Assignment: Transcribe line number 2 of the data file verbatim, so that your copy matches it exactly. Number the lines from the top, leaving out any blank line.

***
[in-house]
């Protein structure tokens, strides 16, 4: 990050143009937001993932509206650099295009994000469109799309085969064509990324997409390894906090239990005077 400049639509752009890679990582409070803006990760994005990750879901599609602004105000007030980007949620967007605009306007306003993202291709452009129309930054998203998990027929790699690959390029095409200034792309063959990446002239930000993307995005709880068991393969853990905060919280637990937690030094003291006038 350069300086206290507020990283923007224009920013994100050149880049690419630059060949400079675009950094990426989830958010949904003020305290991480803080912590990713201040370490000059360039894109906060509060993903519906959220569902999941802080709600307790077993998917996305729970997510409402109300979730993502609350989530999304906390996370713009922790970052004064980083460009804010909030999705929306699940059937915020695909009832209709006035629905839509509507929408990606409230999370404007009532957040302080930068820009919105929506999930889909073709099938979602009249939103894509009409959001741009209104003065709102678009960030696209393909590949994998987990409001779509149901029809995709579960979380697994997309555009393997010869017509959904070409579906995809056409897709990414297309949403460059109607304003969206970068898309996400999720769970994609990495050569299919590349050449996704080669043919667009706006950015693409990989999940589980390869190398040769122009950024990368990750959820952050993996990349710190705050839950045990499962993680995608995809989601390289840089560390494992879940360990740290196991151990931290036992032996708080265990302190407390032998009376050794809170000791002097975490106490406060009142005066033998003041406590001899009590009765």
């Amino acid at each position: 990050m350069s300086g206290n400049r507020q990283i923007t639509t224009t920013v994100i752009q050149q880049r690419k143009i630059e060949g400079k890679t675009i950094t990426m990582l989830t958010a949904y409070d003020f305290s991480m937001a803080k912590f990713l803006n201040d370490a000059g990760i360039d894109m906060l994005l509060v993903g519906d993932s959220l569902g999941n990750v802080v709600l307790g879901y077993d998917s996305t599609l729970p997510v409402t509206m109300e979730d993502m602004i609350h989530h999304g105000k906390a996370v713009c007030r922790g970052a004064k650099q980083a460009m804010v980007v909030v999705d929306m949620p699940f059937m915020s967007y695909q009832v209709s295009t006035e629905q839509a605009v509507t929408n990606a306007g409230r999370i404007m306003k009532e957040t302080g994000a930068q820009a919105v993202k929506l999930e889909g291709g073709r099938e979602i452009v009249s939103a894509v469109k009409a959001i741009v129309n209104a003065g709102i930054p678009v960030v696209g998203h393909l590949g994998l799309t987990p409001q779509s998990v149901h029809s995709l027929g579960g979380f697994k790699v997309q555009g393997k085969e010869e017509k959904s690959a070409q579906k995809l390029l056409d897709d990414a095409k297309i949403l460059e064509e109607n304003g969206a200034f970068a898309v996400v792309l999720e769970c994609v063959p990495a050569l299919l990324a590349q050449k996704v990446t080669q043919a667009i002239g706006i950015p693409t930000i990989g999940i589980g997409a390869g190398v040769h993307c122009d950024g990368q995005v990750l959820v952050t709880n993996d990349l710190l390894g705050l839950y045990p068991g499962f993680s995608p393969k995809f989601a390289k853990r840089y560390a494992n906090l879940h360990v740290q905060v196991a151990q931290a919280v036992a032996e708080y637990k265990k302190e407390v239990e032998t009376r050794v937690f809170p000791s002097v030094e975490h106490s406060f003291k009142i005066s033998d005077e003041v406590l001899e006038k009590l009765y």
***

């Protein structure tokens, strides 16, 4: 990050143009937001993932509206650099295009994000469109799309085969064509990324997409390894906090239990005077 400049639509752009890679990582409070803006990760994005990750879901599609602004105000007030980007949620967007605009306007306003993202291709452009129309930054998203998990027929790699690959390029095409200034792309063959990446002239930000993307995005709880068991393969853990905060919280637990937690030094003291006038 350069300086206290507020990283923007224009920013994100050149880049690419630059060949400079675009950094990426989830958010949904003020305290991480803080912590990713201040370490000059360039894109906060509060993903519906959220569902999941802080709600307790077993998917996305729970997510409402109300979730993502609350989530999304906390996370713009922790970052004064980083460009804010909030999705929306699940059937915020695909009832209709006035629905839509509507929408990606409230999370404007009532957040302080930068820009919105929506999930889909073709099938979602009249939103894509009409959001741009209104003065709102678009960030696209393909590949994998987990409001779509149901029809995709579960979380697994997309555009393997010869017509959904070409579906995809056409897709990414297309949403460059109607304003969206970068898309996400999720769970994609990495050569299919590349050449996704080669043919667009706006950015693409990989999940589980390869190398040769122009950024990368990750959820952050993996990349710190705050839950045990499962993680995608995809989601390289840089560390494992879940360990740290196991151990931290036992032996708080265990302190407390032998009376050794809170000791002097975490106490406060009142005066033998003041406590001899009590009765």